Te implications o climate change or deense and oreignpolicy are complex. Tey are expected to aect a plethora o issues concerning choices about mitigation and adaptationstrategies, energy security, nuclear prolieration, migration,social justice and accountability, shiing territorial bound-
The US National Intelligence Council have published a range of regional impact reports,
which can be accessed at http://www.dni.gov/nic/special_climate2030.html
We are thereore orced to consider whether the transat-lantic relationship will still be central to the management o global security in this new era.
Transatlantic Relations in Crisis?
A number o recent media articles have suggested thatthe transatlantic alliance is in crisis.
While such hyper-bole overstates the extent o any ri between the Atlanticallies, the events behind recent proclamations cannot beignored. America’s international ocus has indeed shiedeast towards the Pacic as the United States reconguresits oreign policy to strengthen its strategic and economicposition in relation to, and in recognition o, the growingimportance o emerging powers in Asia. Europe is conse-quently becoming less central to the U.S. world view.
 At the same time, the recent entry into orce o the Lisbonreaty has signaled an opportunity or EU member statesto ease their traditional post-war reliance on America orsecurity and economic prosperity as the EU steadily movestowards becoming a proactive security actor in its ownright. It is perhaps this shi in the orm o EU “actorness”that has posed one o the biggest challenges to transatlanticrelations. In ratiying the Lisbon reaty, the EU has raisedU.S. expectations o what the EU can achieve as a secu-rity actor — in essence, expecting EU member states toshoulder a larger share o the burden o maintaining inter-national security. Unortunately, this has been interpretedin some European quarters as meaning that EU resourcesshould serve American strategic interests, and it is perhapsthis tension that is inorming those who see a crisis in trans-atlantic relations.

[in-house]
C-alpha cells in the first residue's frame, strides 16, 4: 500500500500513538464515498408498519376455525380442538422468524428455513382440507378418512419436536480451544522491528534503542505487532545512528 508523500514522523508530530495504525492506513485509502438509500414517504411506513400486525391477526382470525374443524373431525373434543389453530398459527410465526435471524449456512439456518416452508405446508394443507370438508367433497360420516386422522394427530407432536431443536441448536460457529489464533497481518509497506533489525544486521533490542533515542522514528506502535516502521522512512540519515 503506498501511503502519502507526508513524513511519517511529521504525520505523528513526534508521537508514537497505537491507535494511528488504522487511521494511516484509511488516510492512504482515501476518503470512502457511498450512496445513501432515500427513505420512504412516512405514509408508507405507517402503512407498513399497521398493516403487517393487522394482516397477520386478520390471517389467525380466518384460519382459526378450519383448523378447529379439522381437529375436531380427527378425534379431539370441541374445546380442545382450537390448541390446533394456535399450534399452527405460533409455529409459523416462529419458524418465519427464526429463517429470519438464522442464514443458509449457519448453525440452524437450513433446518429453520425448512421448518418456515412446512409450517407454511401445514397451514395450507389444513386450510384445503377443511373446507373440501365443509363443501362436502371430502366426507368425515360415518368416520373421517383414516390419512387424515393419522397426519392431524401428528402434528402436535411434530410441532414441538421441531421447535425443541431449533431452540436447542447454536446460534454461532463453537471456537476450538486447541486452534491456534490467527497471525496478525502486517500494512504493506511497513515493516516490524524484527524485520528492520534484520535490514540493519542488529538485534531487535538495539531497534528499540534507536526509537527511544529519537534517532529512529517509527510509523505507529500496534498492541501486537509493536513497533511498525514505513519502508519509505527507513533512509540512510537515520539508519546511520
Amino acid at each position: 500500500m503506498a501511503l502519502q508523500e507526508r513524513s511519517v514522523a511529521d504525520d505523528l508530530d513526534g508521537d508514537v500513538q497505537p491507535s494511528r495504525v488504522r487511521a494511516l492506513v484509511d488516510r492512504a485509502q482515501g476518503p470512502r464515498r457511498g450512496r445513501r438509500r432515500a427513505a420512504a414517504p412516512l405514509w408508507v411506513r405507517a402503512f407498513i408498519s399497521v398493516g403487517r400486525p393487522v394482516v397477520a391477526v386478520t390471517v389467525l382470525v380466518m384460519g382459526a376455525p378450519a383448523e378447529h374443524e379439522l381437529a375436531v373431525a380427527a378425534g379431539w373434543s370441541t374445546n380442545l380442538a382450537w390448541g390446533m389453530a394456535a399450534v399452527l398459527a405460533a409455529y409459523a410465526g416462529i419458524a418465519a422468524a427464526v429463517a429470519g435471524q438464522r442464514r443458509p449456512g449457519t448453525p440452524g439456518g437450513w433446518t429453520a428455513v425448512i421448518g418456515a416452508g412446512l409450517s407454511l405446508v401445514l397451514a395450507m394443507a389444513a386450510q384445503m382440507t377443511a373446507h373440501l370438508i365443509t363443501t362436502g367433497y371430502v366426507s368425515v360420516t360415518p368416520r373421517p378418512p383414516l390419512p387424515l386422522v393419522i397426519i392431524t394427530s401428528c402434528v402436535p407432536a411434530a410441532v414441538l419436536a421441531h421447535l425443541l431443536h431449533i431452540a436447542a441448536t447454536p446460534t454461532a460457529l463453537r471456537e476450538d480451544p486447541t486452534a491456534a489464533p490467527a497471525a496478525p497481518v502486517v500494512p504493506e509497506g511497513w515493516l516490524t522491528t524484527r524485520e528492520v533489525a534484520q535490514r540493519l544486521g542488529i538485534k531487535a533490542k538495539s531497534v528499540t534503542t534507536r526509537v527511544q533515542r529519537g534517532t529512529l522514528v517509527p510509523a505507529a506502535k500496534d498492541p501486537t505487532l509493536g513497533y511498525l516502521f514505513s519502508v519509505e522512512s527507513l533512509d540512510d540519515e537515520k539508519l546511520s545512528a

However, although the strategic interests
Strasbourg Town Hall, 3 April, http://www.whitehouse.gov/the_press_ofce/Remarks-by-President-Obama-at-Strasbourg-Town-Hall, accessed 20 September 2010.
Jones, B, 2010. “The coming clash? Europe and U.S. multilateralism under Obama,”Brookings Institution, http://www.brookings.edu/papers/2010/06_europe_us_jones.aspx, accessed 20 September 2010.